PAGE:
For the California restaurateur Andrew Gruel, poor online reviews demand rapid responses.
One of his new Slapfish restaurants, serving sustainable seafood, was hit this year with dozens of bad reviews that complained about its prices (too high) and portions (too small).
So Gruel pulled out all the stops. He sent emails to customers begging them to come back. And he rejiggered menu prices, increased portion size and even introduced combo meal deals. Quickly, those one-star reviews shifted into five stars.
"You can get buried by bad reviews," said Gruel, whose fast-casual restaurants serve food like fish tacos and lobster burgers. "So it's a race to stop the bleeding."
The payoff, he added, can be tremendous. Turning around one-star reviews creates lifetime customers — and better reviews draw more customers.
Gruel's extreme approach to bad reviews may sound like overkill. But studies show that consumers overwhelmingly choose businesses based mainly on star ratings. Even a decline of one star, on a scale from one to five, can hurt revenue and send a business into a slide.
"Star ratings persist forever," said Daniel Lemin, author of "ManipuRated: How Business Owners Can Fight Fraudulent Online Ratings and Reviews." "Meanwhile, actual reviews can fall off the first pages of review sites. And consumers rarely read reviews older than three months." After problems are addressed and solved, he added, there's a high chance that disgruntled customers can become avid advocates.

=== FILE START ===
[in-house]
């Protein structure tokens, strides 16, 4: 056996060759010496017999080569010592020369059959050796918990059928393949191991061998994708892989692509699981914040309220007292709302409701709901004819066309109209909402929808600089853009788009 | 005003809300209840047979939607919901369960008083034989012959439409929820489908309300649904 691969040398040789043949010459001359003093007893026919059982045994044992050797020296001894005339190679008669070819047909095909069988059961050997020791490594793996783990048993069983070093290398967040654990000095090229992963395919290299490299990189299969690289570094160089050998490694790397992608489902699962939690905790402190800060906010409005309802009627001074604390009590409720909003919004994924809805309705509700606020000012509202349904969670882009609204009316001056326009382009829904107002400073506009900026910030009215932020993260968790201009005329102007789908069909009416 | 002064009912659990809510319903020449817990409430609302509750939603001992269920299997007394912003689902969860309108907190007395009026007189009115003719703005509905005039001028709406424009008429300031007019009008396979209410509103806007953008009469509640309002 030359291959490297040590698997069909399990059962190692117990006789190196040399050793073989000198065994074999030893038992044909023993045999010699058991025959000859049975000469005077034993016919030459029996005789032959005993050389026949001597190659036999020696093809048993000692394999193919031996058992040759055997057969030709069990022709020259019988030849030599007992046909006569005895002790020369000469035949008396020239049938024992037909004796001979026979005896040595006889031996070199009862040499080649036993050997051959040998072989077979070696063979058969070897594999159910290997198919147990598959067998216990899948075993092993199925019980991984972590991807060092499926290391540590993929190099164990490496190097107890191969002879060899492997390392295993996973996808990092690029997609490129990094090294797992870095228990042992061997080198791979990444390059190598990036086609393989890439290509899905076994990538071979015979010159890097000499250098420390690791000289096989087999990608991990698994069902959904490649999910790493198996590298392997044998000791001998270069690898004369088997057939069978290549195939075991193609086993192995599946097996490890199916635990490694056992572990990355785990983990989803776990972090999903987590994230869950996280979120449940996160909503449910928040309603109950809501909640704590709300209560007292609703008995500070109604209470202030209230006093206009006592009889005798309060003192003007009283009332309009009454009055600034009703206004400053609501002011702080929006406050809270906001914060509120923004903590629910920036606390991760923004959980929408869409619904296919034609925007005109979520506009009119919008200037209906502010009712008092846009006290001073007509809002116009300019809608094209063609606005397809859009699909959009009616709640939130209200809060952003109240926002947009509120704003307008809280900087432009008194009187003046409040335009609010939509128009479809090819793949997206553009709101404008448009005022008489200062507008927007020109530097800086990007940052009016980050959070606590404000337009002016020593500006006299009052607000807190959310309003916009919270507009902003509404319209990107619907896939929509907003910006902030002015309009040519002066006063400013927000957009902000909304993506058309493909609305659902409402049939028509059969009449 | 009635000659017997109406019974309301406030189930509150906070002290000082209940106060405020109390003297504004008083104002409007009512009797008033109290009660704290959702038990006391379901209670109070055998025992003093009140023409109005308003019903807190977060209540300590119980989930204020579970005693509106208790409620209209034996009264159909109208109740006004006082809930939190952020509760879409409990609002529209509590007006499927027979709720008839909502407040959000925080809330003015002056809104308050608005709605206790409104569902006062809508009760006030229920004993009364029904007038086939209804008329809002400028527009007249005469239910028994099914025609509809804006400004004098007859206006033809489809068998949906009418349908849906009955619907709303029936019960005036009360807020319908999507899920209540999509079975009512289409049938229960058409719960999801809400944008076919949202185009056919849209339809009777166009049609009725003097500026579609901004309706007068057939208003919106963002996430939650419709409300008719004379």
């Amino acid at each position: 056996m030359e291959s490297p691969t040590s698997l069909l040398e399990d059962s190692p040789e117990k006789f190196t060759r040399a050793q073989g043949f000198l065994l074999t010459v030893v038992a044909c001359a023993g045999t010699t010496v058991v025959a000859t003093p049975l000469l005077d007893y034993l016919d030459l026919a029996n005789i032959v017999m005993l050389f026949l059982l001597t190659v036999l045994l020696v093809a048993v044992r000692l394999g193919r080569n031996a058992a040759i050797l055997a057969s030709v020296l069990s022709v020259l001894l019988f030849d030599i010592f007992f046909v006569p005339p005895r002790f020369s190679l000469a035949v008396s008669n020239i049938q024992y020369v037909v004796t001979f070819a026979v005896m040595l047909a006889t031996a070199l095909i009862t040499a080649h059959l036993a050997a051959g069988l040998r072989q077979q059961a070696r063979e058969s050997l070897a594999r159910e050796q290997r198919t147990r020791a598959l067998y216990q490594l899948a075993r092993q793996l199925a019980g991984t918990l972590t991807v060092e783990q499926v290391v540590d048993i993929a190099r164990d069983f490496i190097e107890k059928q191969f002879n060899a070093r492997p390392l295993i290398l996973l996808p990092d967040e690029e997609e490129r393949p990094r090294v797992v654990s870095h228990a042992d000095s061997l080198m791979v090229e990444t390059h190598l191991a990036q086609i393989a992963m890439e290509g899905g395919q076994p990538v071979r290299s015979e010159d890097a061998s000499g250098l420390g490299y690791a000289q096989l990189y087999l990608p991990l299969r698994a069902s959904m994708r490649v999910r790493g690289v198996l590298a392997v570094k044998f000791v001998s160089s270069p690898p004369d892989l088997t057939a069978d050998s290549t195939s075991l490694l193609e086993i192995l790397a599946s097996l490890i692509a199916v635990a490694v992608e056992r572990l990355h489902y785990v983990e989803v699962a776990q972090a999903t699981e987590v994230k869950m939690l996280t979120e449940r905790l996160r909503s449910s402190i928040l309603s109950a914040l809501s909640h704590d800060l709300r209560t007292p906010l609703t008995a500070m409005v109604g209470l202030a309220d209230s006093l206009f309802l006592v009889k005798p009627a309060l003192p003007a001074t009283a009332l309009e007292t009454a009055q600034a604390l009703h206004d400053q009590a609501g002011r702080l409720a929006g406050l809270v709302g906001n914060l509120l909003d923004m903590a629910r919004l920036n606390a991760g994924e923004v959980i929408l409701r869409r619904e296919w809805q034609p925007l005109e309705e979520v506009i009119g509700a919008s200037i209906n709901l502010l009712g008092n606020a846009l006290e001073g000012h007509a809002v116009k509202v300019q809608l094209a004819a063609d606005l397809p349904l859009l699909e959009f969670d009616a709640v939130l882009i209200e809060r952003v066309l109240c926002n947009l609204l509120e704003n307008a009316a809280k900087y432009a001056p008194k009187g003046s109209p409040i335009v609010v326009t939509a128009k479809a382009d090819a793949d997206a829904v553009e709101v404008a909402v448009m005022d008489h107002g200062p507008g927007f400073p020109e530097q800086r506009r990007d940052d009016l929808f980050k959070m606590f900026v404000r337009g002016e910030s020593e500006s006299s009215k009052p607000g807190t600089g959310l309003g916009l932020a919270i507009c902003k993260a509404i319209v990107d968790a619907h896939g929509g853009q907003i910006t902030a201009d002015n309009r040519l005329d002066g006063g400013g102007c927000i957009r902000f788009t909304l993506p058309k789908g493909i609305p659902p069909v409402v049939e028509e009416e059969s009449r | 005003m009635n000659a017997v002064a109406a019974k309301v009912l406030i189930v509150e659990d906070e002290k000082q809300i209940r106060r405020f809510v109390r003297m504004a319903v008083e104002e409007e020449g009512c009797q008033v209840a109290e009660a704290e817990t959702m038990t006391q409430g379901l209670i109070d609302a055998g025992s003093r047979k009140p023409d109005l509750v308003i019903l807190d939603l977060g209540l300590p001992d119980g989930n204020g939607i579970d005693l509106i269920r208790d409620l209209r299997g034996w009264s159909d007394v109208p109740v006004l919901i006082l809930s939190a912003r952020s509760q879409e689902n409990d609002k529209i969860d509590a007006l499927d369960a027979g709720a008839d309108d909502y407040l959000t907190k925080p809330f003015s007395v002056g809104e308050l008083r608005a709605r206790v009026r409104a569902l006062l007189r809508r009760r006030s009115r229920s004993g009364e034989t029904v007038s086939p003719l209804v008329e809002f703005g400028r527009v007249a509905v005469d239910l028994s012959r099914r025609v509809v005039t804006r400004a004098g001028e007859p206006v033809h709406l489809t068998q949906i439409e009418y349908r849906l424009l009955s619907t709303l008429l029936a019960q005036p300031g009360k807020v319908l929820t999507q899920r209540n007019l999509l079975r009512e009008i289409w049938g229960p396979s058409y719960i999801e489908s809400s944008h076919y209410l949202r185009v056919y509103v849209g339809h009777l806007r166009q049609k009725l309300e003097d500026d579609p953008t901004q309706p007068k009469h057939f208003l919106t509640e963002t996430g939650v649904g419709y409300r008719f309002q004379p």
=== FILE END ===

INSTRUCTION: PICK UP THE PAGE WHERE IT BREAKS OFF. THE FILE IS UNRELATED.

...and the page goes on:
So small businesses have nothing to lose by engaging their critics, Lemin said. The recipe is simply apologizing and asking for another chance. The criticism may hurt, he adds, but the way a business responds matters.
Gruel, a trained chef who started his business in a food truck, prefers to respond to reviews himself. He fears using "canned responses that aren't personal." If he cannot respond quickly, he asks an employee to do it for him."The minute you see a bad review, look for a shard of truth," she said. "Is this something you can improve? Look for what you can fix." But don't fight fire with fire by getting into an argument with a reviewer, she added.